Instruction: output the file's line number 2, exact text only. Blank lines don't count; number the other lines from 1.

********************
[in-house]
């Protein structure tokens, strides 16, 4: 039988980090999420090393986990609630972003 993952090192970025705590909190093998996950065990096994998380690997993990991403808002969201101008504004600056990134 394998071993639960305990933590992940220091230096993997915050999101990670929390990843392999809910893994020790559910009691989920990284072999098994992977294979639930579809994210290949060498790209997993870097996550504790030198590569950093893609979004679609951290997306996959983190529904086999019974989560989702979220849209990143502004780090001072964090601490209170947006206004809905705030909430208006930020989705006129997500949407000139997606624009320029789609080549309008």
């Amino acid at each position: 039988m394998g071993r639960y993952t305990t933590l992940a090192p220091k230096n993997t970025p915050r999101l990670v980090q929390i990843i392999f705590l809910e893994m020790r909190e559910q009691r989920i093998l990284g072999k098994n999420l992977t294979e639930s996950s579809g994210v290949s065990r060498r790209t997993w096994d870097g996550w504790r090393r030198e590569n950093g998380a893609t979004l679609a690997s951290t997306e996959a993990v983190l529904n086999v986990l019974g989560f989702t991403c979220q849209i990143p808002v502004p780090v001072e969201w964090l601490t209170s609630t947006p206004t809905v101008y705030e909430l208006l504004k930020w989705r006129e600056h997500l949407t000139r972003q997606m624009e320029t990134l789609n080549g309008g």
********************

């Protein structure tokens, strides 16, 4: 039988980090999420090393986990609630972003 993952090192970025705590909190093998996950065990096994998380690997993990991403808002969201101008504004600056990134 394998071993639960305990933590992940220091230096993997915050999101990670929390990843392999809910893994020790559910009691989920990284072999098994992977294979639930579809994210290949060498790209997993870097996550504790030198590569950093893609979004679609951290997306996959983190529904086999019974989560989702979220849209990143502004780090001072964090601490209170947006206004809905705030909430208006930020989705006129997500949407000139997606624009320029789609080549309008």